• Inflation as measured by the Consumer Price Index (CPI) increased more than expected through May. Headline prices, including food and energy, rose by 1.0%, while core prices, which exclude those volatile categories, rose by 0.6%.

o Headline inflation is up 8.6% since this time last year; core prices are up 6% over the same period.

How does this impact you?

  • Impact of the Consumer Price Index
    • Inflation continues to run hot as the immense amount of monetary stimulus injected in the system further roils markets. While quantitative easing has since flipped to quantitative tightening, current policy remains substantially looser that either the Fed would like, or economic conditions dictate.
    • The spike in headline CPI comes as no surprise for keen market participants tracking solidly elevated food and energy prices, which have shown little sign of easing.
    • Moving forward, monitoring rents, or more specifically owner’s equivalent rent – measuring the price it would cost a homeowner to pay if they were to rent their home, will be extremely important.
      • This portion of CPI makes up nearly 30% of the index, and the Fed can most easily and directly impact the housing market in its efforts to alleviate inflationary pressures.

With another Fed meeting sent to take place next week, the stage is all but set for another 50-basis point hike in the benchmark rate.


  • Inflation as measured by the Producer Price Index (PPI) for the month of May will be released on Tuesday; economists expect headline prices to increase by 0.8% on a month-over-month basis and 10.8% on a year- over-year basis.

How does this impact you?

  • Impact of the Producer Price Index
    • Fresh off a disappointing CPI reading just last week, expectations for May producer prices are equally as dour. Energy prices continue to place immense pressure on inflation indices, and unfortunately there is little the Fed can do to impact supply side issues. As such, those problems will need to be worked out further before we see inflation trend lower.
    • While prices have climbed to four-decade highs, markets have seen several months where inflationary measures have cooled – the news has not been all bad for the past 12 months. The major issue is that there has not been a sustained trend in price reduction.

For example, the April reading of both inflation measures was promising, however, barring a major downside surprise, a budding trend now looks doubtful


Market Index Returns as of 6/10/221WTDQTDYTD1 YR3 YR5 YR
S&P 500-5.04%-13.62%-17.60%-6.65%12.41%11.91%
Dow Jones Industrial Average-4.56%-9.05%-12.78%-7.15%8.68%10.50%
Russell Mid-Cap-5.11%-12.34%-17.32%-12.18%9.15%9.12%
Russell 2000 (Small Cap)-4.37%-12.83%-19.39%-21.22%7.04%6.19%
MSCI EAFE (International)-4.65%-10.51%-15.80%-16.04%3.42%3.05%
MSCI Emerging Markets-0.53%-7.10%-13.58%-21.69%3.41%3.09%
Bloomberg Barclays US Agg Bond-1.52%-5.02%-10.65%-10.56%-0.68%0.78%
Bloomberg Barclays High Yield Corp.-2.33%-5.96%-10.50%-8.50%1.98%2.97%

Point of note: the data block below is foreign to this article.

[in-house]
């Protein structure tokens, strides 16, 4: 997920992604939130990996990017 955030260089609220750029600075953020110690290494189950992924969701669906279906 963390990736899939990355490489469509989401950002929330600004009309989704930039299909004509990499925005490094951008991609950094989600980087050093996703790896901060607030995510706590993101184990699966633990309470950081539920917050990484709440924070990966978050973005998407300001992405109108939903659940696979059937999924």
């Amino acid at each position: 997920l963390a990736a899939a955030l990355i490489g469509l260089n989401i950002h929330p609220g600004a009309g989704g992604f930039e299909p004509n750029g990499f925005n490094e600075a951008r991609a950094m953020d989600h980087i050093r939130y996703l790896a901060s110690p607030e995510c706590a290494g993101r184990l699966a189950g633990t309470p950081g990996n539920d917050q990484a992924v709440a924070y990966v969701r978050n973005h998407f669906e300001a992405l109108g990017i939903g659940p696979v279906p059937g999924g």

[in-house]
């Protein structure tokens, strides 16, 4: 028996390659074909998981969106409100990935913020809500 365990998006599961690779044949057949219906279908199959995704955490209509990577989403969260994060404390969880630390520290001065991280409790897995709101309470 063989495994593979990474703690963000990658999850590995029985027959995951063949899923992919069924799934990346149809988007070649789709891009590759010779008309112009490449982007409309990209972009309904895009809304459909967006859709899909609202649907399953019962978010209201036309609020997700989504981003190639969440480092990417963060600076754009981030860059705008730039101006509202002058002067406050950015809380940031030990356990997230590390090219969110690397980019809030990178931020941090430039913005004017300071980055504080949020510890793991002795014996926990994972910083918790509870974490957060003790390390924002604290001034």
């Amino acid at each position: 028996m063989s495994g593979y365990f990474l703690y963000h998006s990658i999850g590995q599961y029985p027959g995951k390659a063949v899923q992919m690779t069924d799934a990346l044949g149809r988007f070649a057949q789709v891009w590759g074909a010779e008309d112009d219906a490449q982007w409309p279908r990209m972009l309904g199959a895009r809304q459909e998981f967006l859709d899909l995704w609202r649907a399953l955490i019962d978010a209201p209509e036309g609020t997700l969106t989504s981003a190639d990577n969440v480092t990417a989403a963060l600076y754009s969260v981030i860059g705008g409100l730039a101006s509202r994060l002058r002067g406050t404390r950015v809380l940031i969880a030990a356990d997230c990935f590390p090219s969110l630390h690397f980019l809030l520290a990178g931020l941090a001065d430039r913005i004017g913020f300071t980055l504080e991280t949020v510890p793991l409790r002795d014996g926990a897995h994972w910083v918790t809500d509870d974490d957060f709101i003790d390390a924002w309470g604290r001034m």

Bloomberg Barclays Global Agg-2.26%-7.95%-13.62%-15.93%-2.68%-0.48%


• U.S. equities retreated for the week S&P down -5.04%
• Small caps also gave up ground but outperformed their larger counterparts with the Russell 2000 shredding
• International stocks outperformed domestic equities, but still in the red down -4.65%.
• Emerging markets were negative returning -0.53%.
• U.S. investment grade bonds were negative with the Bloomberg Barclays U.S. Aggregate Bond index down


DOWN A LOT – The S&P 500 is down 17.6% YTD (total return) through the close of trading last Friday 6/10/2022. The last year when the index suffered a “double-digit” loss was 2008, losing 37.0% that year. The S&P 500 consists of 500 stocks chosen for market size, liquidity and industry group representation. It is a market value weighted index with each stock’s weight in the index proportionate to its market value (source: BTN Research).

FUNDING A RETIREMENT – The S&P 500 has averaged +9.8% per year (total return) over the 25 years ending 12/31/2021. A lump-sum of $865,656 (in a pre-tax account) will sustain a 20-year payout of $100,000 per year (i.e., $2 million of gross distributions before taxes) assuming the funds continue to earn +9.8% annually. This mathematical calculation ignores the ultimate impact of taxes on the account which are due upon withdrawal, is for illustrative purposes only and is not intended to reflect any specific investment or performance. Actual results will fluctuate with market conditions and will vary (source: BTN Research).

SPENDING MORE, SAVING LESS – The nation’s personal savings rate, which soared during the early months of the pandemic, has now fallen back to below its pre-pandemic levels. The savings rate was 7.8% in January 2020, rose to 33.8% in April 2020, and now has dropped back to 4.4% in April 2022. The 4.4% rate is the lowest recorded in the United States since September 2008 (source: Bureau of Economic Analysis).

Reprinted with permission from BTN. Copyright © 2021 Michael A. Higley.